The Congressional Black Caucus elected a new chair this week: Nevada Democrat Steven Horsford, who ran for Congress as a "devoted family man" after cheating on his wife with a 21-year-old intern.
The caucus—which bills itself as the "conscience of the Congress"—announced the move on Wednesday, with outgoing chairwoman Joyce Beatty (D., Ohio) saying she is "confident our power and our message are in capable hands." Horsford's ascent to the top of the caucus comes roughly two years after the Democrat admitted to a years-long extramarital affair with Gabriela Linder. The pair met in 2009, when Linder was a 21-year-old Hill intern and Horsford was a 36-year-old state lawmaker. The affair, Linder said in May 2020, initially lasted a year and a half before it resumed from 2017 to 2019, which overlaps with Horsford's time in Congress.
After she revealed the affair, Linder advised Horsford—who was running for Congress as a "devoted family man"—to "step out of public office for some time" and "do some atoning." But Horsford stayed in the race, secured reelection in November 2020, and filed to run for a third consecutive term roughly a year and a half later—a decision his estranged wife Sonya Douglass blasted in a March Twitter thread.
"I have remained silent for nearly two years and want it to be clear that I am not enjoying the pain that my children and I continue to suffer since [Horsford] told me the day after Mother’s Day about his 10-year affair AFTER already speaking to his staff and attorneys," Douglass wrote. "And that he would choose to file for reelection and force us to endure yet another season of living through the sordid details of the #horsfordaffair with #mistressforcongress rather than granting us the time and space to heal as a family."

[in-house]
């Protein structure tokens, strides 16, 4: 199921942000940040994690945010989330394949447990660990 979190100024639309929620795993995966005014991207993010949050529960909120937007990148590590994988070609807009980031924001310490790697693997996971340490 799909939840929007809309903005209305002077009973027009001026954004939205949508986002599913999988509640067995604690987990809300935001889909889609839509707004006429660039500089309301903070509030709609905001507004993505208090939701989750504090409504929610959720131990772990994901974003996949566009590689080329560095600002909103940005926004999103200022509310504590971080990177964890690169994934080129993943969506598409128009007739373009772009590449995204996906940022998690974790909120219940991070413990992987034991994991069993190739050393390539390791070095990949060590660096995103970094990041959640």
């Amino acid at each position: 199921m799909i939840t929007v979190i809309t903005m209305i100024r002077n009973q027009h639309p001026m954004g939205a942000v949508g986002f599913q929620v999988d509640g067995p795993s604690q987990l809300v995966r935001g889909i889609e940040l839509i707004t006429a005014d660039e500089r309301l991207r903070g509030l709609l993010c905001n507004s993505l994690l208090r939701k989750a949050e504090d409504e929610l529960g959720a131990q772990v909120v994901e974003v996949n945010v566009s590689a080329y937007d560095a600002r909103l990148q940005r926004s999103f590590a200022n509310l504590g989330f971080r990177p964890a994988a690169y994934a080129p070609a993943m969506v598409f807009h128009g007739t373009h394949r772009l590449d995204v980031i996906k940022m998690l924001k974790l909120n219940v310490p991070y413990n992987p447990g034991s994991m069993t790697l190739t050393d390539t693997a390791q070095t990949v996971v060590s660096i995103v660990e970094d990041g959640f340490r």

Horsford went on to threaten legal action against Douglass if she continued to discuss the ordeal publicly, Douglass revealed in October. "I was just minding my business until Steven and his attorney demanded I sign an NDA that would ban me from speaking about my 22-year marriage, his 10-year affair, and our divorce FOREVER," she said. "He had hundreds of chances to do the right thing but he chose violence."
Horsford is not the only controversial Democrat to secure a coveted leadership position this week. House Democrats on Wednesday elected Rep. Hakeem Jeffries (D., N.Y.), who called the 2016 election "ILLEGITIMATE" and two years later claimed congressional seats were "stolen by rogue Republican operatives," as their leader.